The main priorities of the government and health services are currently aimed at preventing the spread of the virus and protecting our health from Covid-19. Meanwhile, chronic pain is one of the biggest health issues not just in the UK, but around the world.
The pandemic has an enormous impact on how NHS pain management and care programmes are operating and being delivered. For those with chronic pain, this brings on a whole new set of challenges to manage their health and wellbeing. If you have pain it may feel you have been forgotten at present, however two new initiatives have emerged and one specifically needs your help.
Firstly, in Yorkshire my colleagues and I – together with people from across the UK – have produced a new free resource for people with pain: My live well with pain. The resource emerged from joint work with the University of Durham GOTT project (Gabapentinoid and opioid tapering toolbox). The aim is to help patients and their clinicians use more self-management of chronic pain and reduce their reliance on opioids.
Long-term opioid use can cause numerous serious health issues and significantly reduces their effectiveness in managing pain. Identifying ways to reduce their use is important to improving overall health. The ten footsteps programme helps wider access to online interactive trusted resources that can guide people in to live a better-valued life.
Sadly, right now, a lot of research involving participants has been affected by Covid-19. Researchers are therefore developing ways to continue some of their research online.
The second initiative shows that those with persistent pain are not forgotten and their voices are still being heard and certainly wanted. Researchers working on the WITHIN study at the University of Warwick are currently recruiting volunteers with chronic pain aged 18–65 yrs, to take part in an online questionnaire study. If you can help, they would love to hear from you.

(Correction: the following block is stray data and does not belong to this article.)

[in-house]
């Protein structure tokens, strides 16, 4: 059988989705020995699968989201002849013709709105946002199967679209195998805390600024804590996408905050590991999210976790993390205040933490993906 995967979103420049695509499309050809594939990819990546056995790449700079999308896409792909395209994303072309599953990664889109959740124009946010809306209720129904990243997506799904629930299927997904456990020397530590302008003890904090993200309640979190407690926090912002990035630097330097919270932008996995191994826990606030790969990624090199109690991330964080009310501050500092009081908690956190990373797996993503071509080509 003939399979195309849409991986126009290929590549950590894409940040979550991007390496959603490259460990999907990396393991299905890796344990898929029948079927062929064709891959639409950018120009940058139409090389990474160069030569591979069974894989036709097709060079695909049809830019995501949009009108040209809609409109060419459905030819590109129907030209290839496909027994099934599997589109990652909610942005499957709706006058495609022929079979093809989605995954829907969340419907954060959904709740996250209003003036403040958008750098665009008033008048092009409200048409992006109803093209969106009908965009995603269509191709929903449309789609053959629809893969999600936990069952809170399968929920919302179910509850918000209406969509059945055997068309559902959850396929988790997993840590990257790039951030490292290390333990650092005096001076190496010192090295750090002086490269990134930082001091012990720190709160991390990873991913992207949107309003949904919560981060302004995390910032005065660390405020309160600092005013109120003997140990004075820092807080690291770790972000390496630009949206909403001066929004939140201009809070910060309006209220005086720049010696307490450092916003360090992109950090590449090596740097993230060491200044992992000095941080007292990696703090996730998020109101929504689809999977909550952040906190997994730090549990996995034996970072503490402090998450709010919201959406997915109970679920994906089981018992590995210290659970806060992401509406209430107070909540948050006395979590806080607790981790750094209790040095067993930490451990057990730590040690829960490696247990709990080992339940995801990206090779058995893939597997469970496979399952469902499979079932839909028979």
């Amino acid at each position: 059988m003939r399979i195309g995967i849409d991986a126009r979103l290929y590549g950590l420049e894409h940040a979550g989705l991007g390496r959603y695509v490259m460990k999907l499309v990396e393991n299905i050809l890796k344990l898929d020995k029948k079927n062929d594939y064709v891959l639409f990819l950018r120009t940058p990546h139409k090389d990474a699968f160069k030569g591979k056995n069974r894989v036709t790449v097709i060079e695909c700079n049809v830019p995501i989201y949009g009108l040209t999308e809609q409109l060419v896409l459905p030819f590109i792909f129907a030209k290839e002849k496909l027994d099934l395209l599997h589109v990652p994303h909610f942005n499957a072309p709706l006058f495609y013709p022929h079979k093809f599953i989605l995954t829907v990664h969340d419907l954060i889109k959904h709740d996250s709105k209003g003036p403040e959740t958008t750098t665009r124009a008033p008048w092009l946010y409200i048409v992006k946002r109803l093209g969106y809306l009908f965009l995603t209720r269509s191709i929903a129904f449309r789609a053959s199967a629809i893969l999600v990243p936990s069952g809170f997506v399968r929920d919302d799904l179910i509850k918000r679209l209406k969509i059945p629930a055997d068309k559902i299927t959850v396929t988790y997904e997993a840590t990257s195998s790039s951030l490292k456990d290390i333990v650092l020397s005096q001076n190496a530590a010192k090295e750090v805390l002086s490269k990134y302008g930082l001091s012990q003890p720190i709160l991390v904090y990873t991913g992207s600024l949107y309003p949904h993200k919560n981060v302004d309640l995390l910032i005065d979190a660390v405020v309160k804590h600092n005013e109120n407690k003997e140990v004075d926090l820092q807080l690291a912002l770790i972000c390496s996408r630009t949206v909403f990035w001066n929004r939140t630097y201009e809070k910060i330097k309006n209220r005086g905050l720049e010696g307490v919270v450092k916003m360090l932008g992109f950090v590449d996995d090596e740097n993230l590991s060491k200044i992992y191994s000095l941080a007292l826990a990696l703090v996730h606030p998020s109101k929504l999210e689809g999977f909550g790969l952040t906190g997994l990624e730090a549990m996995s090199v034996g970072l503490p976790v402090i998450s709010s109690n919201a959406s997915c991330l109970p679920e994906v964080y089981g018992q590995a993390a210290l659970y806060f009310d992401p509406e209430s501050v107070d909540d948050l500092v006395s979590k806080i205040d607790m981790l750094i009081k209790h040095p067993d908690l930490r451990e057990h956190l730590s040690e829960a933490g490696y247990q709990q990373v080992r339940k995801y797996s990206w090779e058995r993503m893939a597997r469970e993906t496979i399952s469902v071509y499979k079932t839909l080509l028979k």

The Warwick Study of mental defeat in chronic pain is looking into how mental defeat may contribute to the persistence of chronic pain. By ‘mental defeat’ we mean disabling and negative thoughts about yourself in relation to your chronic pain.
“Some people with chronic pain report a sense of ‘defeat of the mind’, ‘the pain is taking over and you cannot cope with what you are supposed to do’, ‘the pain belittles you as a person,’’ and ‘it’s like you’re not a human being’. These thoughts summarize the patients’ experience of pain as an ‘enemy’ that encroaches upon their autonomy and personal integrity.”Tang et al (2007) Mental defeat in chronic pain: Initial exploration of the concept. Clinical Journal of Pain
Participants will need to complete a short online screening questionnaire so they can take part in the study – which takes approximately 10 to 15 minutes to complete. The screening questionnaire can be found here. If suitable, participants are automatically directed to the main questionnaire, which takes approximately 30 to 45 minutes to complete and will be repeated three times across the course of one year.
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